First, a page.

Tulips in several shades

Tulips in several shades

Red tulips with fringed white edges

Red tulips with fringed white edges

Funky yellow tulips

Funky yellow tulips

Pink tulips

Pink tulips

Actually, there were lots of other flowers in bloom, too:

Narcissus

Narcissus

Canada is celebrating 150 years

Canada is celebrating 150 years

 

Interesting yellow flower

Interesting yellow flower

These leaves sprout flowers

These leaves sprout flowers

Lilacs

Lilacs

 Lilacs of another color

Lilacs of another color – I’d never seen this color before….

I've seen these before in orange.

I’ve seen these before in orange.

Most flowers that are blue aren’t really, really blue. But this one is:

Again, the rhododendrons were huge…

White rhododendron, among the largest I've ever seen

White rhododendron, among the largest I’ve ever seen

And had some colors I didn’t recall seeing:

Purple and white rhododendron

Purple and white rhododendron

Yellow rhododendron

Yellow rhododendron

Here and there we found glass:

Stained glass sign for ice cream at Butchart Gardens

Stained glass sign for ice cream at Butchart Gardens

Gorgeous fused glass piece in the artisan shop at Butchart Gardens

Gorgeous fused glass piece in the artisan shop at Butchart Gardens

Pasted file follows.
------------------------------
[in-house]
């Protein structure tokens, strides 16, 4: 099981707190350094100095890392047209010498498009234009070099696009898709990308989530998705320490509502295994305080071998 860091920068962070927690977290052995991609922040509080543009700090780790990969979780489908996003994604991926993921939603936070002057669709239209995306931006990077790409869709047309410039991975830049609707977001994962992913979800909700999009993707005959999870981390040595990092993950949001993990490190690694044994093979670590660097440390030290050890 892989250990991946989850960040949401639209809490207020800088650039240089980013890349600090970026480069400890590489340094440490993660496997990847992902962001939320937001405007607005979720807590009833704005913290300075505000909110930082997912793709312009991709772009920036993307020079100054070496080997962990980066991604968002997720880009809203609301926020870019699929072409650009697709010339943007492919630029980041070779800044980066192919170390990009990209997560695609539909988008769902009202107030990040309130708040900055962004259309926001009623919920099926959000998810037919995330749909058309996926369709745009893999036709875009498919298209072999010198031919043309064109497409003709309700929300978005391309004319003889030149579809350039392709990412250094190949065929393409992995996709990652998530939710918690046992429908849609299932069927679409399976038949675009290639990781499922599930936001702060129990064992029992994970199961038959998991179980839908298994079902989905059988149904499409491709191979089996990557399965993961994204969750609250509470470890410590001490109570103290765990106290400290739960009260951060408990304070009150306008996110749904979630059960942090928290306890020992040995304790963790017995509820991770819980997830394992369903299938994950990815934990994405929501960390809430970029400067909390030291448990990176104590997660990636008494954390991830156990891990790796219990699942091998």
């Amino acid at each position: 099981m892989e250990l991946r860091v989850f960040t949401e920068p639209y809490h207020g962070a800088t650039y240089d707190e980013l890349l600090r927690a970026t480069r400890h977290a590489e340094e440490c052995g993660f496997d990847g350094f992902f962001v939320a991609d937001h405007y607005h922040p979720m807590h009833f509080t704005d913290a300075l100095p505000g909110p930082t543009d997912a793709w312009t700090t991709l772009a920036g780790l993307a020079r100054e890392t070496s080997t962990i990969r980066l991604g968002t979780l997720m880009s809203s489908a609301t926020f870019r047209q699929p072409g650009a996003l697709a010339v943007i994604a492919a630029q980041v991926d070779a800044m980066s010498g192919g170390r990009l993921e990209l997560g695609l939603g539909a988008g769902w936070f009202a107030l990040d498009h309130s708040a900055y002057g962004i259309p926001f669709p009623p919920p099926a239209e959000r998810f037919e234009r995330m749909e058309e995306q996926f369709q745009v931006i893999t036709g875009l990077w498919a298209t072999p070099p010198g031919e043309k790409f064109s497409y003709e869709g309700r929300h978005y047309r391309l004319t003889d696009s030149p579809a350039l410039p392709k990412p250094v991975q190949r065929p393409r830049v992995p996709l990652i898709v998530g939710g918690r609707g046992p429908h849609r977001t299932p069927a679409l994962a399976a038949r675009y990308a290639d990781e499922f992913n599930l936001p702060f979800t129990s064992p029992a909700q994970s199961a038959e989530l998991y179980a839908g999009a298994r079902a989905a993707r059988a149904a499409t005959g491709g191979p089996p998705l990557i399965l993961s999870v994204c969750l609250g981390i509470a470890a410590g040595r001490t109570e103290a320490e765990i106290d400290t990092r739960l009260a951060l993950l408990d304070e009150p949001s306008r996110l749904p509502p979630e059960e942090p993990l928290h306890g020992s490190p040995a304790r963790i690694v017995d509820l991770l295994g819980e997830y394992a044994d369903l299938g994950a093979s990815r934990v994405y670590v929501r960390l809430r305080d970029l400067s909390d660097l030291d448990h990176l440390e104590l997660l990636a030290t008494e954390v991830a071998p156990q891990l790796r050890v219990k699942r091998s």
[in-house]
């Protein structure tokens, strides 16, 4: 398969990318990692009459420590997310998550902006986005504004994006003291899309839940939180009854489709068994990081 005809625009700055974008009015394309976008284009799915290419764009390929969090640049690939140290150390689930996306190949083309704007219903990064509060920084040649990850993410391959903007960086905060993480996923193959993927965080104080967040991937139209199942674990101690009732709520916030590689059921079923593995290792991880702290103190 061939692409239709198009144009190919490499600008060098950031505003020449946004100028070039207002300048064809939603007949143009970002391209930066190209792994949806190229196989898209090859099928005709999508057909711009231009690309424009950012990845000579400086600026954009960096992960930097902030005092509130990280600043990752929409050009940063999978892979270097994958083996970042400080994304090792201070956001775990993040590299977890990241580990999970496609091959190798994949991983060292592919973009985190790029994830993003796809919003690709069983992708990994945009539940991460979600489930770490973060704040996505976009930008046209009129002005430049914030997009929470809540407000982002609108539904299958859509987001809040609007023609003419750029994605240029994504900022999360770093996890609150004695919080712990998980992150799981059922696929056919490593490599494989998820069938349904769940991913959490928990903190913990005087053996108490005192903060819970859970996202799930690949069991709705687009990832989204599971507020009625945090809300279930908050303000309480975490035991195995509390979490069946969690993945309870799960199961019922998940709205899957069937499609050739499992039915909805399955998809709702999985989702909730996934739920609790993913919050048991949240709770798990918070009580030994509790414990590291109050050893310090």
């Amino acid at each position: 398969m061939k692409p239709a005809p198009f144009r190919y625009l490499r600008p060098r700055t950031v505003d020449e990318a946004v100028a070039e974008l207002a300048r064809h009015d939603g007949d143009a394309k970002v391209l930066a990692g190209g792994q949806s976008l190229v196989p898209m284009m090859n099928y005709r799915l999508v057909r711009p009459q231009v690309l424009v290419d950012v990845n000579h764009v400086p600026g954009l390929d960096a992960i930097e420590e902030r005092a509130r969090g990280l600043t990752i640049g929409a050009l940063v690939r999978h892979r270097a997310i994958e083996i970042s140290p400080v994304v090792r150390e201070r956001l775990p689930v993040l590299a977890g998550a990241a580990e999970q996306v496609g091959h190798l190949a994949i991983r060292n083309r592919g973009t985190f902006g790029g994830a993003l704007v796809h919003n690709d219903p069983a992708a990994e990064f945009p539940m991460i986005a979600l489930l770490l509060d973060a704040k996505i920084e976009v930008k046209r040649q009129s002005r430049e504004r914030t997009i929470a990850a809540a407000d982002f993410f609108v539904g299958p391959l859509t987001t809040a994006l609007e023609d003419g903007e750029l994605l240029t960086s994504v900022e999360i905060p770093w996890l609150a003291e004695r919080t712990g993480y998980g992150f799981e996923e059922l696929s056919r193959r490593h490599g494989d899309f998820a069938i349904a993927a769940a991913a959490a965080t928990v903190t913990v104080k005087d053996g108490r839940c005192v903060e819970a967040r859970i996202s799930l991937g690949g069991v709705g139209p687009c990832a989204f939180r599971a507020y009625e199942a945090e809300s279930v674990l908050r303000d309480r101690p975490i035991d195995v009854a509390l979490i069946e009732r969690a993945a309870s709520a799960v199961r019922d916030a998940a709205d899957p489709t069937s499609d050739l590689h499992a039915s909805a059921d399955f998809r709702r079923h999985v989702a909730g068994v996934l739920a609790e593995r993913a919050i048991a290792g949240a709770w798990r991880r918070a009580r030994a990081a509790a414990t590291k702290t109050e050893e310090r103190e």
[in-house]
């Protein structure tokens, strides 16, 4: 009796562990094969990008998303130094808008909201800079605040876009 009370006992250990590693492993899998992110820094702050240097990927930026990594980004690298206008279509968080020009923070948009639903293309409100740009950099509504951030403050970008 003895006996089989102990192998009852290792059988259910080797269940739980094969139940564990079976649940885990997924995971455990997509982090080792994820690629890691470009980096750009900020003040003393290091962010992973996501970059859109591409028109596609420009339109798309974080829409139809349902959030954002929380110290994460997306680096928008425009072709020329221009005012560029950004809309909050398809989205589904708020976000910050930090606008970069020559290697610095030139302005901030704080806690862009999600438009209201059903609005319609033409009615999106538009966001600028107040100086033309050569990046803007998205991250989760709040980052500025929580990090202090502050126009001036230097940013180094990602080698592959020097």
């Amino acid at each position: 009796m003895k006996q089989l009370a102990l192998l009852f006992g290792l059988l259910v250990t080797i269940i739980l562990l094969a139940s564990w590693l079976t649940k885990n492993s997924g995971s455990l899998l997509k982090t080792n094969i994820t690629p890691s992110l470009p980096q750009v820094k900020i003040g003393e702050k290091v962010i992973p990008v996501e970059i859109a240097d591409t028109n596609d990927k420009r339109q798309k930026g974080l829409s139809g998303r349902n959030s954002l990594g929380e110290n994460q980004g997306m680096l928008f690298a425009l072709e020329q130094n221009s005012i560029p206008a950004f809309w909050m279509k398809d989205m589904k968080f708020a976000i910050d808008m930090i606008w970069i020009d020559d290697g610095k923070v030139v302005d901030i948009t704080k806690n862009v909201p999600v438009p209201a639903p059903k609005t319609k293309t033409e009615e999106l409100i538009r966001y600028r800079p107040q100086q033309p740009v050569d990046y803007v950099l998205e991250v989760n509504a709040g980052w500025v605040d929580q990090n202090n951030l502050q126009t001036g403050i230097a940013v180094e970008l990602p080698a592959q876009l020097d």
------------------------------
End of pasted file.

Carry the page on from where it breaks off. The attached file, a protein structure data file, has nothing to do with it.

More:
Glass flowers, ones you can take home

Glass flowers, ones you can take home

And more flowers, with fountains:

Waterfall with flowers at Butchart Gardens

Waterfall with flowers at Butchart Gardens

Frog fountain

Frog fountain

Changing fountain

Changing fountain

Fish fountain

Fish fountain

Dragon Fountain

Dragon FountainLots of trees:

Trees in the garden

Trees in the garden

An interesting tree in Butchart Gardens

An interesting tree in Butchart Gardens

Up close , maybe a Japanese maple?

Up close , maybe a Japanese maple?

Sunken Garden at Butchart Gardens

Sunken Garden at Butchart Gardens

The merry-go-round cost a couple of dollars extra and had lots of less-than-traditional critters, such as this cat with a fish in its mouth.

Merry-go-round

Merry-go-round

Outside is a bronze merry-go-round horse, “Annabelle”:

Bronze merry-go-round horse, Annabelle

Bronze merry-go-round horse, Annabelle

And there’s a boar:

Bronze boar in the gardens

Bronze boar in the gardens

We can’t forget the totem poles. The gardens offers more, but here are two that lent themselves to photos:

Totem pole in the gardens

Totem pole in the gardens

Another totem pole

Another totem pole

And as we leave, some more of the painted daisies:

Painted daisies...more purple!

Painted daisies…more purple!

After about two hours of wandering the garden, snapping about 200 photos and having a gelato cone, we headed for the hotel.

Our stay in Victoria will be in the following post, though it’s the same day.